# Matrix Algebra: Rotation trouble

This question has more to do with math than OpenGL. However, I’ve tried to do a particular rotation now for several days, and couldn’t find a proper way to do it.
I am looking for a mathematical description, rather then how to do it in OpenGL. But I’ll take that too Here it goes: There are 2 coordinate axis systems: main, and local. I want the object to always rotate around the origin of the local system, but to rotate so the rotation is consistent with the main system.

To clarify:

Suppose, main and local systems are not aligned, that is, X main and x local point in different directions, and so are Y, y, and Z, z.
Right now, when I rotate Theta radians around Y axis, and then do a rotation around X axis, it turns consistent with the local x axis, but NOT with the main X axis.

That is, the rotation is not parallel to the Main X axis, while it is parallel to the local one.

Question: How do I make it parallel to the main X axis ?

I feel this might be some complicated matrix algebra.
Or maybe there is an easier solution, … I feel it may have something to do with pure rotations, that is a rotation matrix that, if inverted and multiplied by the original rotation matrix will give you identity.

Hope I didn’t confuse you yet.

I’ll appreciate any suggestions, Thanks !
Dennis

Everything you want can be accomplished using glRotatef, glTranslatef, the key is order of calls. You can look at bilboarding tutorials, but they should be slower, if done in pure opengl, because you must get matrix, change it and multiply with vector. Whithout that, getmatrix stage is skiped & I think glRotate, glTranslate should be optimized for hw. By the way, rotation, translation matrices look terrible if you want to make them by hand There are two ways of interpreting your question. Therefore I will attempt to reply to both divisions of your question.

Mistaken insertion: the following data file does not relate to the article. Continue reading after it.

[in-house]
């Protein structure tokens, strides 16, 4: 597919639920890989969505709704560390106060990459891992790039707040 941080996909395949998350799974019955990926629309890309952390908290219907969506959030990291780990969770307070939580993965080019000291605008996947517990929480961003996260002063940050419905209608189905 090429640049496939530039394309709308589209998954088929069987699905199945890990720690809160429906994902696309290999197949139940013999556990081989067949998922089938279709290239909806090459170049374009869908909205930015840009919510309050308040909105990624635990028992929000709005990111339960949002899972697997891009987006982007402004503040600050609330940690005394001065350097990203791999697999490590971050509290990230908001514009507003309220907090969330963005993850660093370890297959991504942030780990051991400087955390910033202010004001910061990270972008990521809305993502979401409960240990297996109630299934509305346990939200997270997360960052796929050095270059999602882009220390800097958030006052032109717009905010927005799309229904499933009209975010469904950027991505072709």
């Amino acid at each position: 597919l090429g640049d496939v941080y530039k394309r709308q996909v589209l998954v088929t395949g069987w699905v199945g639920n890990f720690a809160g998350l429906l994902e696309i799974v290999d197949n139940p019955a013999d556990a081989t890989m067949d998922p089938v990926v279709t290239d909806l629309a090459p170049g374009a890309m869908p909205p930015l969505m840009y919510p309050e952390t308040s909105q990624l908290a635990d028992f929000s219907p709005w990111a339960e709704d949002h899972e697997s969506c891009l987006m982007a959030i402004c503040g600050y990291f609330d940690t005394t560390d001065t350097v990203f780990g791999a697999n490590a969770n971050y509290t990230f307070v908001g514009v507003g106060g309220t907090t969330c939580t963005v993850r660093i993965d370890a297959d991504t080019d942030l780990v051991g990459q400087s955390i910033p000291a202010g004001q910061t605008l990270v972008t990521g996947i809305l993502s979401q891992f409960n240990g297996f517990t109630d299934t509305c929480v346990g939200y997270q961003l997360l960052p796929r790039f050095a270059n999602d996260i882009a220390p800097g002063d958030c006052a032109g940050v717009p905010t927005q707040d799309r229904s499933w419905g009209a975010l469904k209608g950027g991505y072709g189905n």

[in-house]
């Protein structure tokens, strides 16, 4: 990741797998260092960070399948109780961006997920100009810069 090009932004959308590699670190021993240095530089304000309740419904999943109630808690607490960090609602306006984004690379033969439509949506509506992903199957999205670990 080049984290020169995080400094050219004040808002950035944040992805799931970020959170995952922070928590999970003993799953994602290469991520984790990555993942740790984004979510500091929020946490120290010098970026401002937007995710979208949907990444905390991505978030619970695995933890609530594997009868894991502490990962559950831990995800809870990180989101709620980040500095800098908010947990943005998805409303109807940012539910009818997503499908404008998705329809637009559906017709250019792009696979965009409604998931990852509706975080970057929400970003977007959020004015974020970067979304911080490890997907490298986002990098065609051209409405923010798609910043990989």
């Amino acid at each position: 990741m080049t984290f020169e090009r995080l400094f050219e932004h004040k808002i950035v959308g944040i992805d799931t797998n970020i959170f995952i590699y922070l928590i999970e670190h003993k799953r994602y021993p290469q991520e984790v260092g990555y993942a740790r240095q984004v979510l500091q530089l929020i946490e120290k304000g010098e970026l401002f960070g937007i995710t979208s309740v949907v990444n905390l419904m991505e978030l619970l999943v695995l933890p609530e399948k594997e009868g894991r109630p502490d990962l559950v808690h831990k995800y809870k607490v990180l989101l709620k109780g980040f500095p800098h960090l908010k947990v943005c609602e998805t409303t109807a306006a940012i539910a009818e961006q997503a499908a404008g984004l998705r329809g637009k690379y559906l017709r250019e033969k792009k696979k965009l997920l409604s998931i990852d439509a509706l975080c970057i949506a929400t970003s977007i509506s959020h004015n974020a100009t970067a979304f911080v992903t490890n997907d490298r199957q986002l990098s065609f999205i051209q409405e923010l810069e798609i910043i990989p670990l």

You are trying to rotate your points around a local axis that is rotated around a global axis.

Here you simply need two rotation matrices: one for local rotations (Rl) and one for global rotations (Rg). Then you just rotate your vertex transpose(V)=[x,y,z]:
Vnew=VRgRl
Note: You can multiply by inverse matrix as rotaion matrices are invertible and orthogonal.

1. You are trying to rotate your points by using Euler (ortho) matrix which turns out to rotate your points fine by the first angle (submatrix) but the rest are rotated around the already rotated axis’.
This phenomenon is caused by the fact that Euler rotations are done as a structure of rotation manifolds:
R(alpha)*R(beta)*R(theta)=R
This yeilds that R(alpha) is independent while R(beta) and R(theta) are dependent to the previous matrices in the manifold.
These rotations are often used in airplane and spacecraft navigation and are called pitch-roll rotations.

The answer is to use quaternions. Here you can specify a unit vector axis and an angle of rotation (as opposed to fixed-axis rotations). Then you simply multiply the matrices together to get a manifold.

If you need help with quaternions let me know.

Hope this helps